Sarah September 12, 2010 at 10:29 am

I’ve been using glad rags for over ten years now….before the ‘hip to be green’ trend started. I would never go back to unsafe and uncomfortable stuff down in my business again. Around 5 years ago I ventured to try out the moon cup……WOW……can’t describe how wonderful and comfortable this product is. I use both the MC and GR and set aside the bloating and cramps, some days it doesn’t feel like I am having my period! When I told people about my new change they said it was gross…..I responded, you know what’s grosser then that…..all those cooder pads in land fills!!! I added if you can’t handle what your own body goes through….you may have a bit of a problem. So in the end I save money, the environment, upped my comfort levels, and get to education people on my ‘different’ lifestyle choice!!

Alexia Gill October 30, 2010 at 12:51 am

Thanks for posting your article and all the followups. I thought I would speak up since I didn’t see any reviews for Luna Pads in the comments. I decided to go with Luna Pads because they were a little different than the other pads I looked at. Instead of the inserts going inside the base, Luna Pad inserts go on top. I’ve found them to be great. I’ve used them for 4-5 cycles. I have a crazy flow pattern so I bought a couple of all sizes, even 1 overnight ( or maternity) pad. They work well, hold a lot, and wash well. I snagged a wipe box that was empty and have used that to put the pads that need washed in. I’ve tried rinsing them before washing and not rinsing and really there is no difference. I just throw them in the washing machine with my other clothes and wash them in cold water. I have to say that the customer service at Luna Pads was great, and the quality of the pads matches the price. They seem expensive, but when you add up how much you would spend on pads for the next 5 yrs (Luna Pads website says pads should hold up that long) the cost for the Luna Pads is a steal. Thanks again for educating, keep it up!

GubgorGautt March 11, 2011 at 4:21 pm

пачт для gta 4, камеди семья тусовщиков 2, симов для симс 2

siobhan August 22, 2011 at 12:33 am

i’ve been using diva cup 2 for 6 months now. love it!! will never turn back!

siobhan August 22, 2011 at 12:34 am

i’ve been using diva cup 2 for 6 months now. love it. will never turn back!

Micheala May 23, 2012 at 7:53 pm

Party in My Pants Pads are my favorite cloth pad brand, they are much higher quality and last longer than any others I have tried, plus they come in much more adorable patterns. You should check them out!

Nicole May 28, 2012 at 3:42 pm

I’ve been using a Lunette size 1 for the last 2 cycles.. It seriously, is life changing. I was the person who found out about menstrual cups, along with everyone else, and met it with a very naive “ewwww!”. I also said, “I could never be a vegetarian, I like meat too much.”, and I’ve been a vegetarian for 6 years.. so I guess I don’t have the best track record here.

I found the “moldy tampon” story, and that was my breaking point. I am so highly allergic to mold spores that if that had happened to me I could be in some serious hot water. So I needed to try something new, and menstrual cups seemed like a good fit. I use a Nuvaring for BC so the idea of inserting something is not something that made me squeamish at all. My biggest concern was comfort, eliminating my TSS risk and convenience.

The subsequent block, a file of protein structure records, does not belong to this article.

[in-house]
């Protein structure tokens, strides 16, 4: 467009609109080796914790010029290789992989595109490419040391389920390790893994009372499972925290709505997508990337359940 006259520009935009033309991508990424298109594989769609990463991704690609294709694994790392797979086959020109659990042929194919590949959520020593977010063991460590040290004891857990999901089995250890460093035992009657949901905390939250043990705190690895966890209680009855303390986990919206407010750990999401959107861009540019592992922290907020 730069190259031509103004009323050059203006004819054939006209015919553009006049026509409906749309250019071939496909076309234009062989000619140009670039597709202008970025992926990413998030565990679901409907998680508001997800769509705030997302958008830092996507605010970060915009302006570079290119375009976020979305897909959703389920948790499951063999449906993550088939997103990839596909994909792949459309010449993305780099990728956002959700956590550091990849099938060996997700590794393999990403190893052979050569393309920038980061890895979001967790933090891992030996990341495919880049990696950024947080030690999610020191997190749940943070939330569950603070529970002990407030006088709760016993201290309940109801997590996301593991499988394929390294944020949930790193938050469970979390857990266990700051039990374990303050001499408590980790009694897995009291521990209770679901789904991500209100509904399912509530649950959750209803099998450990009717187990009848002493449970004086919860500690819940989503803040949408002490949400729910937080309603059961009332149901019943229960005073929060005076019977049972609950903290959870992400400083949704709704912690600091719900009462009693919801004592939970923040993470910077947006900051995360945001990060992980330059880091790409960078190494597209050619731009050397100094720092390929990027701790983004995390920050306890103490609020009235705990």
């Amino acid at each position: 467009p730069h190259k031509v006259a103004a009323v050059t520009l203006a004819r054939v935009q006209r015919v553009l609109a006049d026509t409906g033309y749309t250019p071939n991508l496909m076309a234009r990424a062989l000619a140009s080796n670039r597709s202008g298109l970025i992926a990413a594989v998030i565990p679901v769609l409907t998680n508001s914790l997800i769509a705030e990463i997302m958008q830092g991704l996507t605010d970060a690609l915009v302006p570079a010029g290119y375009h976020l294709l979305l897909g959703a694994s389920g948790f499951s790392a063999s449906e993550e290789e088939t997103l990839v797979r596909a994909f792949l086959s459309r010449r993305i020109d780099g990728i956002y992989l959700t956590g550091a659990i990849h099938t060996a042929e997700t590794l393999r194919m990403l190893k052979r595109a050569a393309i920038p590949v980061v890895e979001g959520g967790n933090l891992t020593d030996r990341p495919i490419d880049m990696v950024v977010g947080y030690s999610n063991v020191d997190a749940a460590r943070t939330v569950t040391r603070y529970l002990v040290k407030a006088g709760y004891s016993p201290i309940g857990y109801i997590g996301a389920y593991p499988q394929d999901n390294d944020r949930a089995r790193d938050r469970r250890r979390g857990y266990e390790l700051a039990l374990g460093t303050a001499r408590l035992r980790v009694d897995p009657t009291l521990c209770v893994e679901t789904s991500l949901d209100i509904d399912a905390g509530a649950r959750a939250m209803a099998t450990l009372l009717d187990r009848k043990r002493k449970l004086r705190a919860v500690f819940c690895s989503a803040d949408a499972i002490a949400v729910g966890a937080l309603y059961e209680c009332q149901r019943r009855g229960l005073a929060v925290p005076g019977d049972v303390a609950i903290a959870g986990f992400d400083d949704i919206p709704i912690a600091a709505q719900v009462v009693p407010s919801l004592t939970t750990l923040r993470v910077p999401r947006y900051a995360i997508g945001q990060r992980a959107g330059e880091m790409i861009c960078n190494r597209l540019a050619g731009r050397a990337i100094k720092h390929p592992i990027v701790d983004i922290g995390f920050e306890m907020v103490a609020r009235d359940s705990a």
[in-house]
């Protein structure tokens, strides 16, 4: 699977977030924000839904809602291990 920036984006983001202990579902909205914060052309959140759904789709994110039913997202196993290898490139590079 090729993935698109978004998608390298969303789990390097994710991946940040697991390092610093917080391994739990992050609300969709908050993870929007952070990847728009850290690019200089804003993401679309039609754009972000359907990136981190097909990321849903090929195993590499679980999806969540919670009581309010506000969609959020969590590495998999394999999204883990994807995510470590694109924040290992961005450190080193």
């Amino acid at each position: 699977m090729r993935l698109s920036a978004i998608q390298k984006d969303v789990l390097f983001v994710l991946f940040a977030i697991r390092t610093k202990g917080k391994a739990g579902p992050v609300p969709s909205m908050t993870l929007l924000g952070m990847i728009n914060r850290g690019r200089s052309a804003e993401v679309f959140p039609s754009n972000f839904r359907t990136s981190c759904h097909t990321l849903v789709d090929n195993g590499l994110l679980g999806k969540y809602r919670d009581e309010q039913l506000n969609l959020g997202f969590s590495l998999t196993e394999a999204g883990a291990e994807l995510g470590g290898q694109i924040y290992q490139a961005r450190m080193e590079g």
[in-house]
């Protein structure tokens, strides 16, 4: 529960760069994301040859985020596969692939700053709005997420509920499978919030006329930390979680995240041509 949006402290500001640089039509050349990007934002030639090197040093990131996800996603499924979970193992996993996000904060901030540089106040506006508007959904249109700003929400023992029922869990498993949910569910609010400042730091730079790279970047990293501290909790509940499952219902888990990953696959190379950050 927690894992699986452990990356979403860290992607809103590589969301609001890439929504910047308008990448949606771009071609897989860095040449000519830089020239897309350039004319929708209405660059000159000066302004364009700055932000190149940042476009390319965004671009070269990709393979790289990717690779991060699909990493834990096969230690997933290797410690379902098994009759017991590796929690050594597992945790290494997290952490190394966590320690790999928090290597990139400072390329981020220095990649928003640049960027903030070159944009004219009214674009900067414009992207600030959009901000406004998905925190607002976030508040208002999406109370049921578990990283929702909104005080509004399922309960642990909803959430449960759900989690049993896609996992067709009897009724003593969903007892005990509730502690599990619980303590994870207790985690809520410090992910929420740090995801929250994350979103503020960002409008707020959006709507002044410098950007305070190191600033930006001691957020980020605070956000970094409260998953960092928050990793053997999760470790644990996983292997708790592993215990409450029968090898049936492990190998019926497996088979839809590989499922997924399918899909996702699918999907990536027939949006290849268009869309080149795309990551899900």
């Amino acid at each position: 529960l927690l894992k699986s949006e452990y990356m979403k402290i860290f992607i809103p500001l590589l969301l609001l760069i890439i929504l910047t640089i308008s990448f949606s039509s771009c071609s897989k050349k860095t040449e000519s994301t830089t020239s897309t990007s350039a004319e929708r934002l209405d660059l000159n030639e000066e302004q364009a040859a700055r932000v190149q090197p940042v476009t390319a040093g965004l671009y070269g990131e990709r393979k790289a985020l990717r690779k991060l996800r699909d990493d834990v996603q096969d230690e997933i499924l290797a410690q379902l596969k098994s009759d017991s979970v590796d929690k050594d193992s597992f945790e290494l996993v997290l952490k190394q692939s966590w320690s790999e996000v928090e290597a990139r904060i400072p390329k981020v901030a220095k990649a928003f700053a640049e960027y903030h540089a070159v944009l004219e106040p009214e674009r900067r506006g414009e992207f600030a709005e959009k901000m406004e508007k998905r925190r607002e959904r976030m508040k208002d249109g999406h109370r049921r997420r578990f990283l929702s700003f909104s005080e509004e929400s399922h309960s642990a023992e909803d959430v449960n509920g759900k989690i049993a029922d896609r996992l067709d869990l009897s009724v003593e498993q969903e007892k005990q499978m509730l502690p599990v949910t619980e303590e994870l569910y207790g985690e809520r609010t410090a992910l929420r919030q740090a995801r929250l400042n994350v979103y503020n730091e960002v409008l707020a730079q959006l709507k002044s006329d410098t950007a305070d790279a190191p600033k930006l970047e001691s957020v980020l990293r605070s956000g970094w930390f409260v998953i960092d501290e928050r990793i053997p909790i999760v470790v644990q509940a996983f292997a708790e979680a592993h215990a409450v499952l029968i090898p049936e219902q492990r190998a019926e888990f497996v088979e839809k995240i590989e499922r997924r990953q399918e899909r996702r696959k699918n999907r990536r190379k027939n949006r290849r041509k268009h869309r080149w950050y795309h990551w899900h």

WOW, my Lunette solved ALL those problems. Most of the time during my cycle, I honestly forget that I am on my period. No leaks, no cramps (or very, very light), no nasty string.. and best of all, only “dealing” with my period twice a day. I used to have to change my tampon every 3-4 hours… always feeling like you are being tied to a bathroom sucks. I go for a 2 hour run, then a hike and a bike ride, then go run some errands without leaking, bunching, or a string accidentally poking out of my shorts.

Anyone who is interested in reusable products – try them. You seriously have nothing to lose and your life during your period to gain!

Queen of Cups June 8, 2012 at 8:23 am

Hello, I wanted to share my link with you girls, I made a website all about menstrual cups, comparing all the brands and explaining why they are so much better than disposables tampons.

You can go post your comments and questions on my forum http://forum.menstrualcup.co

I have an online shop selling over 10 brands of menstrual cups at the best price.

Have a great day 🙂

Kate September 25, 2012 at 6:14 pm

You are forgetting the greenest period of all…NO PERIOD! Depo provera, the pill, Mirena, and inplanon are all designed to minimize or even eliminate Aunt Flo! Plus, they’re the best birth control. Skipping periods means skipping the costly, unsustainable mess, skipping the pain and ick, skipping things like anemia and even ovarian cancer. Just say no to Aunt Flo!

Emily August 31, 2013 at 10:47 pm

Hi! I’m a newbie at this whole period thing and am only 15. I don’t like having to carry around a bunch of supplies and being nervous about leaks during my fabulous week. I was wondering if others who are more experienced would recommend a diva cup for a relatively active girl. Also, how is this contraption washed? Can you pull of a public washroom cleaning? Plus, how do you know if the seal is good? If I could get some advice that would be great, thanks!